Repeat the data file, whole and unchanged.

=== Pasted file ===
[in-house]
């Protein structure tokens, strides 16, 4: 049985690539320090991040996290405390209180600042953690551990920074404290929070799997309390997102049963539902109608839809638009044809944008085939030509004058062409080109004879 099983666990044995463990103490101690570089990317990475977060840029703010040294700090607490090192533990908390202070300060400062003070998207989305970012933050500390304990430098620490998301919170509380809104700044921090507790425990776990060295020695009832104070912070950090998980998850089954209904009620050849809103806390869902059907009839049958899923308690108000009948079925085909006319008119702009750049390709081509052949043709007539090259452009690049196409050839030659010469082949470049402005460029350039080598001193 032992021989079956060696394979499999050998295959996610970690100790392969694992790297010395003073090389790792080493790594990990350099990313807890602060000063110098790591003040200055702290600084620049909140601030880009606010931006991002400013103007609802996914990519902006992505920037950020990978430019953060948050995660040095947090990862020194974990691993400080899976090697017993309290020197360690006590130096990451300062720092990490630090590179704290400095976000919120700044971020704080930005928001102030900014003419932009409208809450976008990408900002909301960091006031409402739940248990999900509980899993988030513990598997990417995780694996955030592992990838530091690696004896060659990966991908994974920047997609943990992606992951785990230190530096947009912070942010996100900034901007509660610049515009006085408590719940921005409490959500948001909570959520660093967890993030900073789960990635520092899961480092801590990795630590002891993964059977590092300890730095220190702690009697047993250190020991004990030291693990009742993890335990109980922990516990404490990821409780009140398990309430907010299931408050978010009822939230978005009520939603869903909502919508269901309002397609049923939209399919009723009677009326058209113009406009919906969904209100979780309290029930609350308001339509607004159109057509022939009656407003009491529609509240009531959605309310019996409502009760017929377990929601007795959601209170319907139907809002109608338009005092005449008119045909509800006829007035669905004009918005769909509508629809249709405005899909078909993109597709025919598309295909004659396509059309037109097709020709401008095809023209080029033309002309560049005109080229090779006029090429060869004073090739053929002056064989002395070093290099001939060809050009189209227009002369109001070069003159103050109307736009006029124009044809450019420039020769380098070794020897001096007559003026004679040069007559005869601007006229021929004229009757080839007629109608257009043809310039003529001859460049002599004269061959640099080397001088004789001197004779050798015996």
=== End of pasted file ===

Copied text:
[in-house]
């Protein structure tokens, strides 16, 4: 049985690539320090991040996290405390209180600042953690551990920074404290929070799997309390997102049963539902109608839809638009044809944008085939030509004058062409080109004879 099983666990044995463990103490101690570089990317990475977060840029703010040294700090607490090192533990908390202070300060400062003070998207989305970012933050500390304990430098620490998301919170509380809104700044921090507790425990776990060295020695009832104070912070950090998980998850089954209904009620050849809103806390869902059907009839049958899923308690108000009948079925085909006319008119702009750049390709081509052949043709007539090259452009690049196409050839030659010469082949470049402005460029350039080598001193 032992021989079956060696394979499999050998295959996610970690100790392969694992790297010395003073090389790792080493790594990990350099990313807890602060000063110098790591003040200055702290600084620049909140601030880009606010931006991002400013103007609802996914990519902006992505920037950020990978430019953060948050995660040095947090990862020194974990691993400080899976090697017993309290020197360690006590130096990451300062720092990490630090590179704290400095976000919120700044971020704080930005928001102030900014003419932009409208809450976008990408900002909301960091006031409402739940248990999900509980899993988030513990598997990417995780694996955030592992990838530091690696004896060659990966991908994974920047997609943990992606992951785990230190530096947009912070942010996100900034901007509660610049515009006085408590719940921005409490959500948001909570959520660093967890993030900073789960990635520092899961480092801590990795630590002891993964059977590092300890730095220190702690009697047993250190020991004990030291693990009742993890335990109980922990516990404490990821409780009140398990309430907010299931408050978010009822939230978005009520939603869903909502919508269901309002397609049923939209399919009723009677009326058209113009406009919906969904209100979780309290029930609350308001339509607004159109057509022939009656407003009491529609509240009531959605309310019996409502009760017929377990929601007795959601209170319907139907809002109608338009005092005449008119045909509800006829007035669905004009918005769909509508629809249709405005899909078909993109597709025919598309295909004659396509059309037109097709020709401008095809023209080029033309002309560049005109080229090779006029090429060869004073090739053929002056064989002395070093290099001939060809050009189209227009002369109001070069003159103050109307736009006029124009044809450019420039020769380098070794020897001096007559003026004679040069007559005869601007006229021929004229009757080839007629109608257009043809310039003529001859460049002599004269061959640099080397001088004789001197004779050798015996």